Comparative experiment 2 was conducted in terms of accuracy of surface tilt in the polygon scanner (polygon mirror) of the above-mentioned experimental device. In an experimental method, there were prepared a polygon scanner proved to have relatively good accuracy in terms of surface tilt and a polygon scanner having relatively poor accuracy in terms of surface tilt, and abnormal images appeared in output images were evaluated by visual observation.

An experimental device used in comparative example 2 had one light source (semiconductor laser) for each of the CMYK colors and the polygon mirror had six reflection surfaces. Thus, when the above-mentioned polygon scanner having relatively poor accuracy in terms of surface tilt was used, the writing position was changed in the sub-scanning direction with a period of six pixels. In comparative experiment 2, “surface tilt moiré” generated from interference of the change of the writing position in the sub-scanning direction and the periodic structure of dithering was evaluated by visual observation. In the evaluation of the surface tilt moiré, an SCID-N1 chart, which was an integrated chart, was used for an output image and the evaluation was conducted by examining an entire image based on visual observation using the following indexes.

∘: Surface tilt moiré is not noticeable at all

Δ: Surface tilt moiré is generated but not very noticeable

X: Surface tilt moiré is generated and noticeable

Further, in comparative experiment 2, images were output with the use of the dither sets shown in table 1 (example 1) and table 2 (example 2) and dither sets in comparative examples 4 and 5 shown in the following. In addition, table 7 (comparative example 4) shows a dither set that employs only those dot screen types for all the four CMYK colors (other dither sets described in the specification including table 8 are dither sets of line screen types).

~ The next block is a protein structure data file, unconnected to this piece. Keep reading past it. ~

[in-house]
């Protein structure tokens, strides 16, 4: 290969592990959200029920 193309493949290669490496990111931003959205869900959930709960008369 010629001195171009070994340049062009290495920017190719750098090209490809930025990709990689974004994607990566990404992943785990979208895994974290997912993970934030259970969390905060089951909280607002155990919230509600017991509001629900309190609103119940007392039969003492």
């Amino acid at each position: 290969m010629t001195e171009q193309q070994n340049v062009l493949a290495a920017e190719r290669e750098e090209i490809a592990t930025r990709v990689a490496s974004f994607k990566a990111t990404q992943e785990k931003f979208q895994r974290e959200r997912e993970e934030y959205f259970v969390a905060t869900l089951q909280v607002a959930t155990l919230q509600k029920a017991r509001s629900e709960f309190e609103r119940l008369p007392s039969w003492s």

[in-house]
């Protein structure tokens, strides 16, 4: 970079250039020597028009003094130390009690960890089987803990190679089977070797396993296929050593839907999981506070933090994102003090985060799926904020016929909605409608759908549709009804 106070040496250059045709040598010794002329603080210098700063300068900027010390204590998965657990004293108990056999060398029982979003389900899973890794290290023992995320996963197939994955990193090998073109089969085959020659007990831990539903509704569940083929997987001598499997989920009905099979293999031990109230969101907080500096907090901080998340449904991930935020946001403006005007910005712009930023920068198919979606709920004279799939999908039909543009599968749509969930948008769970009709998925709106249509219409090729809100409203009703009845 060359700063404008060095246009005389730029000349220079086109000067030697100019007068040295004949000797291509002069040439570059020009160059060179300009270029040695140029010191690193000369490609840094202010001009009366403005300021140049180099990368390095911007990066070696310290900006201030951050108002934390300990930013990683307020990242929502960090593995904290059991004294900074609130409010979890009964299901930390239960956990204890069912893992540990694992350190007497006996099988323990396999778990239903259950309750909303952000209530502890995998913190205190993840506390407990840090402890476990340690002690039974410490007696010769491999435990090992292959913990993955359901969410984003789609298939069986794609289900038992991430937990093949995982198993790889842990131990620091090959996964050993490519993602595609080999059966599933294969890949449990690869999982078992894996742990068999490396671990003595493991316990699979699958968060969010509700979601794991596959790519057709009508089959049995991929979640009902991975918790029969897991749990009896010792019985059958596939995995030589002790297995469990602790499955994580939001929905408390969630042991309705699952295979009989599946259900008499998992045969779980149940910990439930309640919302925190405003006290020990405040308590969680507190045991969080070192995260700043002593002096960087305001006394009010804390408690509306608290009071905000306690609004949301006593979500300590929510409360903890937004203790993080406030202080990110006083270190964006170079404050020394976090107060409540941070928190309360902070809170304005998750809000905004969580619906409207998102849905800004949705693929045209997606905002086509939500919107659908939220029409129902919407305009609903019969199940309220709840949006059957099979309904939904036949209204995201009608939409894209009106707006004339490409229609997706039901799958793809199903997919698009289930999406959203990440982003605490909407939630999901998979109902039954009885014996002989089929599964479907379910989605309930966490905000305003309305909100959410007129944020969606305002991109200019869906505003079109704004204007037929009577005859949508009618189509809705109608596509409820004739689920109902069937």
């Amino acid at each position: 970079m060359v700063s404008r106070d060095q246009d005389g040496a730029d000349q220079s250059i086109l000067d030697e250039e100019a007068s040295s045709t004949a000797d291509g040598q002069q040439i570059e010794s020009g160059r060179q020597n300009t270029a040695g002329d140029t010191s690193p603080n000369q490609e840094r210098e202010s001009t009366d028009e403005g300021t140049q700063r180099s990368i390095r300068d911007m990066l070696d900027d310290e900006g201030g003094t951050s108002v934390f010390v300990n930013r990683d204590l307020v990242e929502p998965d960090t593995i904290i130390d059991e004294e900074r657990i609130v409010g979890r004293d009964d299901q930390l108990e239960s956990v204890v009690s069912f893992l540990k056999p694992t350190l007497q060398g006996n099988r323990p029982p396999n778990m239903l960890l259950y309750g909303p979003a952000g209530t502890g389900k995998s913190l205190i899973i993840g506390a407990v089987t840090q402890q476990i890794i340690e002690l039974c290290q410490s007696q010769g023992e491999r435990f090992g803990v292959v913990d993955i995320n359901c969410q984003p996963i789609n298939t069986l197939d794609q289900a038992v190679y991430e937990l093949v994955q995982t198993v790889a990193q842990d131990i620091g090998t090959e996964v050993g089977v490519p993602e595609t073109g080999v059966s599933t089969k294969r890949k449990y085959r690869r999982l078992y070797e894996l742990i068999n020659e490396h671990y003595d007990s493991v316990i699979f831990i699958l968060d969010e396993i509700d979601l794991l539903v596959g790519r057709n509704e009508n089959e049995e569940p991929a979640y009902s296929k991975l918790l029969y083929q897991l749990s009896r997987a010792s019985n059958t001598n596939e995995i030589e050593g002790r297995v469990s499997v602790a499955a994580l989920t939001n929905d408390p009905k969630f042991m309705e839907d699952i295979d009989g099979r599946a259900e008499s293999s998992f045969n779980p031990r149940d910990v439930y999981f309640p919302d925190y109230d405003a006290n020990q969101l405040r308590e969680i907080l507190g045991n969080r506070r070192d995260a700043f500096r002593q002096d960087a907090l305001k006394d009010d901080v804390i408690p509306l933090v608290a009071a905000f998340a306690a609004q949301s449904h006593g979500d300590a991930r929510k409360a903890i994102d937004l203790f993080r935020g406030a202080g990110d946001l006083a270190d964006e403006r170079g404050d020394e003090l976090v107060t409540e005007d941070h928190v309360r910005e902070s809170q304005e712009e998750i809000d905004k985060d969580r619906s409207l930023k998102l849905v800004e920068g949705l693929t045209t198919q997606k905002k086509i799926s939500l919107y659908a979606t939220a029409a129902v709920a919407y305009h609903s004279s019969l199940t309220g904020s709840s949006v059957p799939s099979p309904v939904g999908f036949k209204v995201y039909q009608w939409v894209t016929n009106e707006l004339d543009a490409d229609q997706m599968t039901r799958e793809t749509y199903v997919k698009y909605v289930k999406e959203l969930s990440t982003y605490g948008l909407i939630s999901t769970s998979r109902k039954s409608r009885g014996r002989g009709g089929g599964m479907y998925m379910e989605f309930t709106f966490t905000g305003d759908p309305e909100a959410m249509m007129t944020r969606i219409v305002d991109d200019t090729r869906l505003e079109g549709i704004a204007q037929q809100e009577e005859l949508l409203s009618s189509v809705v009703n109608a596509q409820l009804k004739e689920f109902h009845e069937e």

TABLE 7
No. ruling angles a0x a0y a1x a1y
Y 200.0 0.0 3 0 0 −3
C 189.7 71.6 1 3 3 −1
M 212.1 45.0 2 2 2 −2
K 189.7 18.4 3 1 1 −3

Dither Set of Comparative Example 4 (Screen Ruling and Screen Angles of Dithering for YCMK Colors)
(Dither Set that Employs Only Those Dot Screen Types for all the Four CMYK Colors)

TABLE 8
No. ruling angles a0x a0y a1x a1y
Y 200.0 0.0 3 0 0 −3
C 189.7 161.6 −3 1 1 3
M 212.1 135.0 −2 2 2 2
K 189.7 108.4 −1 3 3 1

Dither Set of Comparative Example 5 (Screen Ruling and Screen Angles of Dithering for YCMK Colors)

Table 9 shows an evaluation result of an image output experiment based on visual observation regarding the generation of surface tilt moiré relative to the accuracy of the polygon scanners in terms of surface tilt.

TABLE 9
polygon scanner polygon scanner
with good with poor
accuracy accuracy
Example in terms of in terms of
number surface tilt surface tilt Comments
Example 1 Surface tilt moiré is
(table 1) unnoticeable
Example 2 Surface tilt moiré is
(table 2) unnoticeable
Comparative X Surface tilt moiré is